We wish to thank our friends who so kindly helped us in the fatal illness of our beloved husband and father, A.P. Nixdorf Sr.

Mrs. Minnie Nixdorf (wife) and children”

What I found interesting, among other things, in this obituary was the low number of votes counted for Abraham Lincoln in Equality Township. The fact is, before the Civil War, Miller County heavily favored the South. But after the war started, renegade outfits called “bushwhackers” from out of this area began robbing, pillaging, raping and killing local citizens under the guise of being Southern sympathizers. Their actions were so ruthless and destructive that the attitude of the citizenry changed dramatically to favor the North in the War.  These events are well described in Clyde Lee Jenkins’ history of Miller County.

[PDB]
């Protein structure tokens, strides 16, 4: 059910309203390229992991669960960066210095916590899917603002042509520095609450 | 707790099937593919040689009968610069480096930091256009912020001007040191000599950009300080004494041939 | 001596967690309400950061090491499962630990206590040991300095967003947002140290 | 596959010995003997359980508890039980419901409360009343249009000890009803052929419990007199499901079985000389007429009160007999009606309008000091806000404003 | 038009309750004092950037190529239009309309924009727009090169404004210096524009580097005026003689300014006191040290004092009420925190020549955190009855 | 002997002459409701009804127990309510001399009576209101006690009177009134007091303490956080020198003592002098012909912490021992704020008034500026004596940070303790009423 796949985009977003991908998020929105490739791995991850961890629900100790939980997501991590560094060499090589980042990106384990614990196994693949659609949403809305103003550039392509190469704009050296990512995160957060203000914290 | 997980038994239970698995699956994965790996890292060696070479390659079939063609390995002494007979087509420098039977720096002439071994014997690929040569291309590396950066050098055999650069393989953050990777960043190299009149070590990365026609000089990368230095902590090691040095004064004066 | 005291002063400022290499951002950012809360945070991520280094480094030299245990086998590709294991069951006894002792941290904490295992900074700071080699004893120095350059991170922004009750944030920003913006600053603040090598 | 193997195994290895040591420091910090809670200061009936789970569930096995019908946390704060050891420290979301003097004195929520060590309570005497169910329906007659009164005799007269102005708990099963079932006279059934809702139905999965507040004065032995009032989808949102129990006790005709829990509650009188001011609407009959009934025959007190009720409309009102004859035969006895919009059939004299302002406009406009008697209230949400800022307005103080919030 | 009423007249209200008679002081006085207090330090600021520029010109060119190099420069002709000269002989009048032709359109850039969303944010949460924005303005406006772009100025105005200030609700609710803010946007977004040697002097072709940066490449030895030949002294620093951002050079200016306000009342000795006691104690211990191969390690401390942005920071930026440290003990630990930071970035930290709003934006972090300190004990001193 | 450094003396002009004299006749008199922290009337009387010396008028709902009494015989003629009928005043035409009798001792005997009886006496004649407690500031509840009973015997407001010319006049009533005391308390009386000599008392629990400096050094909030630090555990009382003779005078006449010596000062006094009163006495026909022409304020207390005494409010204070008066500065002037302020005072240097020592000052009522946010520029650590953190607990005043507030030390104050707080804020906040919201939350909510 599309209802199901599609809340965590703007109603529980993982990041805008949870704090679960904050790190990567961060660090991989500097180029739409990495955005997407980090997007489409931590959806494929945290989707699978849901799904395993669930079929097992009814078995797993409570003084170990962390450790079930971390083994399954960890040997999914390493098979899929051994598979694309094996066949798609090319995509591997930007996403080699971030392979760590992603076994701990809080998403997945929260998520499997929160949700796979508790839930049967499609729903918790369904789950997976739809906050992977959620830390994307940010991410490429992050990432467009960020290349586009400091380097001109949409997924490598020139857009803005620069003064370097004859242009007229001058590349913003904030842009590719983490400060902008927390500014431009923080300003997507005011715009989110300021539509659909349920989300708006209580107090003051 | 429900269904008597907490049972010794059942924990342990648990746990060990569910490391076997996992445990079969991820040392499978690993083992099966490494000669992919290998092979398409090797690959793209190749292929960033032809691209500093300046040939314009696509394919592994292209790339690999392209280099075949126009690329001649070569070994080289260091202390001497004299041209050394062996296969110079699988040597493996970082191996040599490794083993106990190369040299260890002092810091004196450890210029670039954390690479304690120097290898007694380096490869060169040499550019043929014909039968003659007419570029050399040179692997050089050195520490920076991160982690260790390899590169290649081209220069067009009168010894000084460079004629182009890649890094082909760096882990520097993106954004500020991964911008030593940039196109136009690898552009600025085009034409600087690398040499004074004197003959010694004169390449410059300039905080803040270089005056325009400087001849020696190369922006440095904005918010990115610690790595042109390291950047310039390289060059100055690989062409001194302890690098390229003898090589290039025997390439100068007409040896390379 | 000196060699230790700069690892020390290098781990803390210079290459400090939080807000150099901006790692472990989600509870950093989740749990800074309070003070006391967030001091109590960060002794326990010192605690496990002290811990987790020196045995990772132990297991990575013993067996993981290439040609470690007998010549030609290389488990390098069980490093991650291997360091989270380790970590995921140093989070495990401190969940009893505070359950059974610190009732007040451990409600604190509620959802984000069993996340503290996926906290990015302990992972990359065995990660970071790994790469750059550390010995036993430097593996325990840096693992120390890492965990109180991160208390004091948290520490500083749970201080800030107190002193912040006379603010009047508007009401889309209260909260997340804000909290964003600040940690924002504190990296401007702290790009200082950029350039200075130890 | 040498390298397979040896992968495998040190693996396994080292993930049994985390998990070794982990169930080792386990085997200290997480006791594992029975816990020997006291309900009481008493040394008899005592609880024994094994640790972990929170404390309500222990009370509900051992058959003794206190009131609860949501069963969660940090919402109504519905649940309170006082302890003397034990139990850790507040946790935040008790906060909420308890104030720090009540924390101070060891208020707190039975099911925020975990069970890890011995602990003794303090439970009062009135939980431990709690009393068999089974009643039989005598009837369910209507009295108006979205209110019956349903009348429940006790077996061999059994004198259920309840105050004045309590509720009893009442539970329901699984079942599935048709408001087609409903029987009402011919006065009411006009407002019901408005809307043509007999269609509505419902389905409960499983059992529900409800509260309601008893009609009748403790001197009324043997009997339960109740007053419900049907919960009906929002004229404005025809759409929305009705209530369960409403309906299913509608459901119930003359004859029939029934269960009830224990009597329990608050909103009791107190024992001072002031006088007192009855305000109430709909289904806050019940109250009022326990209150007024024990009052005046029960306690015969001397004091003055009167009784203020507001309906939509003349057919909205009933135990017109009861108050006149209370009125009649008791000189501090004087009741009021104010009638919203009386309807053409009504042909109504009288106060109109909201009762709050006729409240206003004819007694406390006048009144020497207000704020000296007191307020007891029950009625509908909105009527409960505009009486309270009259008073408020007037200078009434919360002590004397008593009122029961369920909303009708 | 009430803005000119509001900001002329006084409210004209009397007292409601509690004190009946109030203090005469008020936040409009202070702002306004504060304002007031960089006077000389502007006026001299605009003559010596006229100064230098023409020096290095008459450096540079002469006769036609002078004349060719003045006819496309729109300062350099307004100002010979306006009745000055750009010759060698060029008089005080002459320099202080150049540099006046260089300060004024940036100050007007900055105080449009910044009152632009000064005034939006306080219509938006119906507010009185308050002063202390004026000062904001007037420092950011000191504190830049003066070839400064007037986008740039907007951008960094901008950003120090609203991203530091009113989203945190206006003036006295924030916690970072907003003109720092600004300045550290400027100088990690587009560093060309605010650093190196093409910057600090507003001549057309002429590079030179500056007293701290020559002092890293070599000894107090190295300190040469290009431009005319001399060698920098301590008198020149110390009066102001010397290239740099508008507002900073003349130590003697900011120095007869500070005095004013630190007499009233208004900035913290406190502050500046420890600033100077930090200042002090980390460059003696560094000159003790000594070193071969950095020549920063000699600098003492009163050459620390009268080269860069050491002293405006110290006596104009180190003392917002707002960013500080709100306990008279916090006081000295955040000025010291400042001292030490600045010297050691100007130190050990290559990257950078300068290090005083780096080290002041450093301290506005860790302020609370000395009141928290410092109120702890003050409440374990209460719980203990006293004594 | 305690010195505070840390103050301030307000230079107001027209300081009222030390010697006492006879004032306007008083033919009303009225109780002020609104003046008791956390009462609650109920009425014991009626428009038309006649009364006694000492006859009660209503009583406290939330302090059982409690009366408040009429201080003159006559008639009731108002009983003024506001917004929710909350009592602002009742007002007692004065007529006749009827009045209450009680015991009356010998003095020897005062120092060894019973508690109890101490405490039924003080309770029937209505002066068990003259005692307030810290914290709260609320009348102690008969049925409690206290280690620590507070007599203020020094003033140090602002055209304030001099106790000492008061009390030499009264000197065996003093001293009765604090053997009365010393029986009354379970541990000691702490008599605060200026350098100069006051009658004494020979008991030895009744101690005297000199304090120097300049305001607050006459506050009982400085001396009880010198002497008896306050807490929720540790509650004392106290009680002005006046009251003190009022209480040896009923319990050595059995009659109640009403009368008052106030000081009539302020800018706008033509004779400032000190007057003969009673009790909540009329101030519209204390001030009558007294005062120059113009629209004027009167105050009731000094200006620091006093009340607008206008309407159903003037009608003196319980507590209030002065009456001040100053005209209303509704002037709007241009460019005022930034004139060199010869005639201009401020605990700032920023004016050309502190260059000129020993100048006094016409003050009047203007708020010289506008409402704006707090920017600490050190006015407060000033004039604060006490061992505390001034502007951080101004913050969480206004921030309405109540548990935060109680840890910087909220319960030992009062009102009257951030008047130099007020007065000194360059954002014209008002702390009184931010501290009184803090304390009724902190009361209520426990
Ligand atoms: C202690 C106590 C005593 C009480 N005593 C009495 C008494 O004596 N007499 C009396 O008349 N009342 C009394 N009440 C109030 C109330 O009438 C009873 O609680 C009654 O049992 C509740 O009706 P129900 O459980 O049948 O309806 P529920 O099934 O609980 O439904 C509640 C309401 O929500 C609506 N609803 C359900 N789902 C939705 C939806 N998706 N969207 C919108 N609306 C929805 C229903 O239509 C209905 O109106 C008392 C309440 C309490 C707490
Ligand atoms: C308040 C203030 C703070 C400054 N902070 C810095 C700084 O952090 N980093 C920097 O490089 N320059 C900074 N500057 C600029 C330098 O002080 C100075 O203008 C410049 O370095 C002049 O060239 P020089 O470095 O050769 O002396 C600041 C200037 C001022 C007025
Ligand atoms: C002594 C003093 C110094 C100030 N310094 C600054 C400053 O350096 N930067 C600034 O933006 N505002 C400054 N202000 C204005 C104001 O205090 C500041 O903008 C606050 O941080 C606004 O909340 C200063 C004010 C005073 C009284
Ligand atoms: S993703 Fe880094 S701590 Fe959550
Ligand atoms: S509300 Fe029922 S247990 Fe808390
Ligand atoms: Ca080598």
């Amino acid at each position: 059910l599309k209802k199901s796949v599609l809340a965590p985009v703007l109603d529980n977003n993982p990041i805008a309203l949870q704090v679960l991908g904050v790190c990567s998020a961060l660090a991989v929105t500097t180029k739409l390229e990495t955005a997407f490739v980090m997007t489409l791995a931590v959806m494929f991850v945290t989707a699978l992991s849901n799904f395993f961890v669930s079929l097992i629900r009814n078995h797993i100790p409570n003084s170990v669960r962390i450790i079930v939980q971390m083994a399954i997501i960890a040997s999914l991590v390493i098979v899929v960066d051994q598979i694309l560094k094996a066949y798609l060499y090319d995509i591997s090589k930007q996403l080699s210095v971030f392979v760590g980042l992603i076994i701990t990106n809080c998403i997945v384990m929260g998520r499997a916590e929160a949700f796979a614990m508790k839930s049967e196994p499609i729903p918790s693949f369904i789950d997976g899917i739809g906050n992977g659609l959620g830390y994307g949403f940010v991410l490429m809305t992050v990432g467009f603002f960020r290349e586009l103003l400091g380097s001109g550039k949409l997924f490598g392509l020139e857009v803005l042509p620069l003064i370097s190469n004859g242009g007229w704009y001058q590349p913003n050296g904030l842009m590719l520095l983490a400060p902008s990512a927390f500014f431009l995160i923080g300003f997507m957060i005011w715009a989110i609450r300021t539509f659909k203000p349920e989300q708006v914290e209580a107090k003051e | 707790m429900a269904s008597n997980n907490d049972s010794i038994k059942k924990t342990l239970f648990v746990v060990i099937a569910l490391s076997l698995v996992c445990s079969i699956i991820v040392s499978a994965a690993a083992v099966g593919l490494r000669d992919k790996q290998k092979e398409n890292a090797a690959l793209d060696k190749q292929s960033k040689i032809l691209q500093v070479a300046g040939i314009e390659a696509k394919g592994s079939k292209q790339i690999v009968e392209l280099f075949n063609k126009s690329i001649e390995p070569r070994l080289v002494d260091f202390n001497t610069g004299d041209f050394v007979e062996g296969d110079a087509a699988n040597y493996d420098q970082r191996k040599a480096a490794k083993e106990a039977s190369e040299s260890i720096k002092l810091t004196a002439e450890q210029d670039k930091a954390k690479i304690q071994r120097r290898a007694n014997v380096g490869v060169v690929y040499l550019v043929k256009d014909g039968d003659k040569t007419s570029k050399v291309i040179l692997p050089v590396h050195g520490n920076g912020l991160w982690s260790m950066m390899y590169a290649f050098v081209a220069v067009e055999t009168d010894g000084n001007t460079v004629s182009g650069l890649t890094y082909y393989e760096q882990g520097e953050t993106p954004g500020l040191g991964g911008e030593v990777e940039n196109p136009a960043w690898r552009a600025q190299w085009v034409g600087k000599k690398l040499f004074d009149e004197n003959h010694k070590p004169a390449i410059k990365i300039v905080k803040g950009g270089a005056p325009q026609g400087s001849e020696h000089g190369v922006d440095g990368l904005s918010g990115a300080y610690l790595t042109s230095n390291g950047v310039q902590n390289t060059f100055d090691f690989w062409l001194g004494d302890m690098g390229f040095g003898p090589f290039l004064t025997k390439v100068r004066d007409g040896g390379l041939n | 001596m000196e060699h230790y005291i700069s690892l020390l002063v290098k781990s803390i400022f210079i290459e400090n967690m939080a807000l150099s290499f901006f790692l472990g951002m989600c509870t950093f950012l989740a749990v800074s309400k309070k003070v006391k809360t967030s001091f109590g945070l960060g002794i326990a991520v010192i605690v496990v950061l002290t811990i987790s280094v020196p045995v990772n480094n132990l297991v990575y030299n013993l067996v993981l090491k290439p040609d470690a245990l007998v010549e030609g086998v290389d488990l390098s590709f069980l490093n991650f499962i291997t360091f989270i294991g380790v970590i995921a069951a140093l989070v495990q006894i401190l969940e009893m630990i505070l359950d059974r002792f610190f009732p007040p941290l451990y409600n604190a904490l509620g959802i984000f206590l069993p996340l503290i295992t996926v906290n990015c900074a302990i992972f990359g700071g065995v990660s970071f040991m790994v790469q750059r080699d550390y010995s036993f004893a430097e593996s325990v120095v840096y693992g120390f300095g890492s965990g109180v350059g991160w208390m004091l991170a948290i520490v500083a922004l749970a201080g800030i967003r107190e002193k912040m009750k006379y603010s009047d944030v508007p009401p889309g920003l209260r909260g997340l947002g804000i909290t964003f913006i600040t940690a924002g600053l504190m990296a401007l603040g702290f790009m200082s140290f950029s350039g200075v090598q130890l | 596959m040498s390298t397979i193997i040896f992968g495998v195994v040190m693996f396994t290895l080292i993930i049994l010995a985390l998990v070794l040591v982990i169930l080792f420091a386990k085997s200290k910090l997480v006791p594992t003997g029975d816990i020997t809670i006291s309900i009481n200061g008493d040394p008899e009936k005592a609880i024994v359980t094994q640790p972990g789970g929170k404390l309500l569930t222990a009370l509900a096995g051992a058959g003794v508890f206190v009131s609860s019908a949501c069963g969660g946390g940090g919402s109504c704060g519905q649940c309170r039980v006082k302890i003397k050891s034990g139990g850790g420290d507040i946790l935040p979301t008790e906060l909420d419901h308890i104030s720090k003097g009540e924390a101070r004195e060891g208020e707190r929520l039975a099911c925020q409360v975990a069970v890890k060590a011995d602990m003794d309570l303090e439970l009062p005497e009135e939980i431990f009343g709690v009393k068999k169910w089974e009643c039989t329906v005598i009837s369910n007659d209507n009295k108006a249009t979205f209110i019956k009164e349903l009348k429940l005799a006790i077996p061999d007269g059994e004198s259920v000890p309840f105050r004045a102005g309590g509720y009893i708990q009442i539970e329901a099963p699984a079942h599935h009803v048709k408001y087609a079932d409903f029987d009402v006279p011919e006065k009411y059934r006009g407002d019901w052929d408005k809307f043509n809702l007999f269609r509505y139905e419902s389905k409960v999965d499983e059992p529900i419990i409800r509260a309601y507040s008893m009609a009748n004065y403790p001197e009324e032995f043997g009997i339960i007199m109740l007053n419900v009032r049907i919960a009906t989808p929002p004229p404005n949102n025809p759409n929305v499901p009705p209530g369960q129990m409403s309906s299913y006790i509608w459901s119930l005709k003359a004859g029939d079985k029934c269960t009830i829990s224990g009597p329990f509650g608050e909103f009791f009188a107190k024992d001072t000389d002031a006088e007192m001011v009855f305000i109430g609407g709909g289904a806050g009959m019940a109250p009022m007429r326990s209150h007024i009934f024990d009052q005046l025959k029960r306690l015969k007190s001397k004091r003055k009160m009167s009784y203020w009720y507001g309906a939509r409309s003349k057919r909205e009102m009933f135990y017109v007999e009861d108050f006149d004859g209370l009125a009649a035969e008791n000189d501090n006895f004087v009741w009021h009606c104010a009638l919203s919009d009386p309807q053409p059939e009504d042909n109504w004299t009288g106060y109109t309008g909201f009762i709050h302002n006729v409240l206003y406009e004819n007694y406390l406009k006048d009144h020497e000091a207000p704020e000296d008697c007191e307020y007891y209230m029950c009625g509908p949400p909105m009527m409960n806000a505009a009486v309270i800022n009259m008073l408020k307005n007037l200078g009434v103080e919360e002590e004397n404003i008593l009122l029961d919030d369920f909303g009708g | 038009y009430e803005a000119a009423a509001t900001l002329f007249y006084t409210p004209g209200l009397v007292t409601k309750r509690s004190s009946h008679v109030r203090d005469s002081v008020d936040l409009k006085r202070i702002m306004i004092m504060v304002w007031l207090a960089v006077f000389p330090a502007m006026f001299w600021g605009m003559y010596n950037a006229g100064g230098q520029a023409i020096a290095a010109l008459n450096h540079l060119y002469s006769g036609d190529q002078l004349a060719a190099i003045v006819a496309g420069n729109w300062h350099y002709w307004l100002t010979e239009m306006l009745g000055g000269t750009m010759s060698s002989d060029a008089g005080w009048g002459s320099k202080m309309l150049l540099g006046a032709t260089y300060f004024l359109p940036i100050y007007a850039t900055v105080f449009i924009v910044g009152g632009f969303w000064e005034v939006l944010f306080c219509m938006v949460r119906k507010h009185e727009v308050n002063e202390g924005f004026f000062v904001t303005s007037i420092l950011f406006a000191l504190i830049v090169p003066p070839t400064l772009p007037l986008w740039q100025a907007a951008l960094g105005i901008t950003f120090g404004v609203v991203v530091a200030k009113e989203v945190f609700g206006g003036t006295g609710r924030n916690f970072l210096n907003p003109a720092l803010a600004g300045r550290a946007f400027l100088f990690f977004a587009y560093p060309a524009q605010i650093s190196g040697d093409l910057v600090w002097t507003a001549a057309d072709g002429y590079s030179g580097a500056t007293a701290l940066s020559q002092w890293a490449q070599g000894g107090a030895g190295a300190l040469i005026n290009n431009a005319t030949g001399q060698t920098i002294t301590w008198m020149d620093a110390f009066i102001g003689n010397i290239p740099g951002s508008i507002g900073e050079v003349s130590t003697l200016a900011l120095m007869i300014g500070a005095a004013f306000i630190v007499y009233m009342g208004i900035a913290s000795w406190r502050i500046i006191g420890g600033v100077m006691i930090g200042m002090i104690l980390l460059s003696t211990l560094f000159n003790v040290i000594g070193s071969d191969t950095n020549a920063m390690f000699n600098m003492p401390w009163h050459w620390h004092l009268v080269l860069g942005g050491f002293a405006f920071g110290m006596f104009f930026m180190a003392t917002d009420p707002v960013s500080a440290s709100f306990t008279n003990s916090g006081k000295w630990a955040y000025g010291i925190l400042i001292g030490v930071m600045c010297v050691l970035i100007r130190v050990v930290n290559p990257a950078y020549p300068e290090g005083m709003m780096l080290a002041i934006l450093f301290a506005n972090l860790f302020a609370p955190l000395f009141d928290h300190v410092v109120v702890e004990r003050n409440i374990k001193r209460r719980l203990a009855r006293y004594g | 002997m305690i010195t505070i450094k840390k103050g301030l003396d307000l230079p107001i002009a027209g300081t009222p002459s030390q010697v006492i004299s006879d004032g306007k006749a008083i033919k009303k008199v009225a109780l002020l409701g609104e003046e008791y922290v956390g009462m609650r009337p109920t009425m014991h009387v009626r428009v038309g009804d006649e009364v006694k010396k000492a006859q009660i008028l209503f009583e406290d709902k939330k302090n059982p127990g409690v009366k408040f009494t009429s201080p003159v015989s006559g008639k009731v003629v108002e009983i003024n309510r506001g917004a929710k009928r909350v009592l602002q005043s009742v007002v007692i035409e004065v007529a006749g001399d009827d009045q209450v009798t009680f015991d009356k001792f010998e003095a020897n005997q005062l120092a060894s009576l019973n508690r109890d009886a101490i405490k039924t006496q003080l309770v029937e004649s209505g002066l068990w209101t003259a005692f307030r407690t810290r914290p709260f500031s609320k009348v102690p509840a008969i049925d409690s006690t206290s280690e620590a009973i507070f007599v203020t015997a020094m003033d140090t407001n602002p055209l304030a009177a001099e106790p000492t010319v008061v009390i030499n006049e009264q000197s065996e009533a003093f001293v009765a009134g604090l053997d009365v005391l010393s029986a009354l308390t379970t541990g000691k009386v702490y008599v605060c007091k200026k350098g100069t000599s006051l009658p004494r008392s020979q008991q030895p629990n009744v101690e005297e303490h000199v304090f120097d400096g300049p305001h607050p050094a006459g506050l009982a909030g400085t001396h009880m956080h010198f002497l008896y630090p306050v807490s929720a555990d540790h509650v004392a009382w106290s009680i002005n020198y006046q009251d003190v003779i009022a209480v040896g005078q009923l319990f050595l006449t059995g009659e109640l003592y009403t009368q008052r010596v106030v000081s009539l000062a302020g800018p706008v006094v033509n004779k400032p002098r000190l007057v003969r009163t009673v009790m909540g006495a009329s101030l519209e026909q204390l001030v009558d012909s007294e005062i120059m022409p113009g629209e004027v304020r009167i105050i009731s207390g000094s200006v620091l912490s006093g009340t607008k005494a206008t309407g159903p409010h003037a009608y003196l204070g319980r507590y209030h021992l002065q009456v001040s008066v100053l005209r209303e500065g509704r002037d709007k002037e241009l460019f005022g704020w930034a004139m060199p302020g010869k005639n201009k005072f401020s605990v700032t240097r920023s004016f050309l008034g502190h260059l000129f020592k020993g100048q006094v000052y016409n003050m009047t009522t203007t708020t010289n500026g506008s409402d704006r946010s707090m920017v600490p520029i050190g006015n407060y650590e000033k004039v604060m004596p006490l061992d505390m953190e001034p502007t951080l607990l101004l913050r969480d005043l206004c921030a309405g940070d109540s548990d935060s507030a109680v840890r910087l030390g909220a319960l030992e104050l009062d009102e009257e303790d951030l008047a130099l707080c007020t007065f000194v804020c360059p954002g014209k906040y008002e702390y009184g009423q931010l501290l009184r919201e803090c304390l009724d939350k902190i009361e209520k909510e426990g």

For completeness here is a copy of the obituary of Wilhelmina Nixdorf, wife of Anton Paul Nixdorf (photo 10):

10 Wilhemina Nixdorf
10 Wilhemina Nixdorf

Wilhelmina Nixdorf was born April 8, 1838 at Breslau, Germany, and was confirmed and taken into the German Evangelical Lutheran church in the year 1853 at the age of 14 years. In the year 1905 she took membership in the Presbyterian church of Tuscumbia. She was married on May 19, 1856 to Dr. A.P. Nixdorf, also of Breslau, Germany. To this union were born 14 children, 9 of whom are now living, namely, Dr. P.T. Nixdorf, Mrs. Camillia Patterson, Mrs. Jane Rhodes, Mrs. Minnie Kallenbach, O.R. Nixdorf, A.P. Nixdorf. Jr., Wm. C. Nixdorf, Mrs. Ada Burks and V. E. Nixdorf, all of Miller County.